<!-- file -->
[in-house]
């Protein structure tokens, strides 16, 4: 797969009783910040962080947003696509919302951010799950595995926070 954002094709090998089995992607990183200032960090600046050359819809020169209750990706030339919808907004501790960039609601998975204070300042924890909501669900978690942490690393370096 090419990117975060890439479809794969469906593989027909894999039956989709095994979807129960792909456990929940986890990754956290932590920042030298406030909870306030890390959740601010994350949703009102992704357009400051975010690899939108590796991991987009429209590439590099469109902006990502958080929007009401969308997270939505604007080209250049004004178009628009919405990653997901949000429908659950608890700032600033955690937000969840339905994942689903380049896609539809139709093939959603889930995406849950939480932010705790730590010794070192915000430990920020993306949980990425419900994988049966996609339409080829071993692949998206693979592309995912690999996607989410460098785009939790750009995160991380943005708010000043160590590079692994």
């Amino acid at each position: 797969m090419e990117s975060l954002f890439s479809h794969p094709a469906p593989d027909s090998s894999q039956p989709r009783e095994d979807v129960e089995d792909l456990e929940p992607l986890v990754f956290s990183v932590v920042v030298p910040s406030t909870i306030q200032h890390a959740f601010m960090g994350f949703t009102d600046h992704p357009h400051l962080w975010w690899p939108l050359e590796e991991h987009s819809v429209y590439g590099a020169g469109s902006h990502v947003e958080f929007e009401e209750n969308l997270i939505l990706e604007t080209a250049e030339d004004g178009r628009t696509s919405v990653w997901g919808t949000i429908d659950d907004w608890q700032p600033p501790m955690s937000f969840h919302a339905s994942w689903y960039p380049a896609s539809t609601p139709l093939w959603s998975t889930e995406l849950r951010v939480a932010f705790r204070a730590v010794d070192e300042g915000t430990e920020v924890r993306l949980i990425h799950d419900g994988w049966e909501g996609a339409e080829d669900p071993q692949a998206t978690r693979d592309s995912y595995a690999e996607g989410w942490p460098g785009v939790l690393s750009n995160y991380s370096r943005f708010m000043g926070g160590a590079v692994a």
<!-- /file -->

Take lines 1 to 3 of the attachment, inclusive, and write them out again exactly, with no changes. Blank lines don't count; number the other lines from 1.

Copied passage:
[in-house]
């Protein structure tokens, strides 16, 4: 797969009783910040962080947003696509919302951010799950595995926070 954002094709090998089995992607990183200032960090600046050359819809020169209750990706030339919808907004501790960039609601998975204070300042924890909501669900978690942490690393370096 090419990117975060890439479809794969469906593989027909894999039956989709095994979807129960792909456990929940986890990754956290932590920042030298406030909870306030890390959740601010994350949703009102992704357009400051975010690899939108590796991991987009429209590439590099469109902006990502958080929007009401969308997270939505604007080209250049004004178009628009919405990653997901949000429908659950608890700032600033955690937000969840339905994942689903380049896609539809139709093939959603889930995406849950939480932010705790730590010794070192915000430990920020993306949980990425419900994988049966996609339409080829071993692949998206693979592309995912690999996607989410460098785009939790750009995160991380943005708010000043160590590079692994």
């Amino acid at each position: 797969m090419e990117s975060l954002f890439s479809h794969p094709a469906p593989d027909s090998s894999q039956p989709r009783e095994d979807v129960e089995d792909l456990e929940p992607l986890v990754f956290s990183v932590v920042v030298p910040s406030t909870i306030q200032h890390a959740f601010m960090g994350f949703t009102d600046h992704p357009h400051l962080w975010w690899p939108l050359e590796e991991h987009s819809v429209y590439g590099a020169g469109s902006h990502v947003e958080f929007e009401e209750n969308l997270i939505l990706e604007t080209a250049e030339d004004g178009r628009t696509s919405v990653w997901g919808t949000i429908d659950d907004w608890q700032p600033p501790m955690s937000f969840h919302a339905s994942w689903y960039p380049a896609s539809t609601p139709l093939w959603s998975t889930e995406l849950r951010v939480a932010f705790r204070a730590v010794d070192e300042g915000t430990e920020v924890r993306l949980i990425h799950d419900g994988w049966e909501g996609a339409e080829d669900p071993q692949a998206t978690r693979d592309s995912y595995a690999e996607g989410w942490p460098g785009v939790l690393s750009n995160y991380s370096r943005f708010m000043g926070g160590a590079v692994a």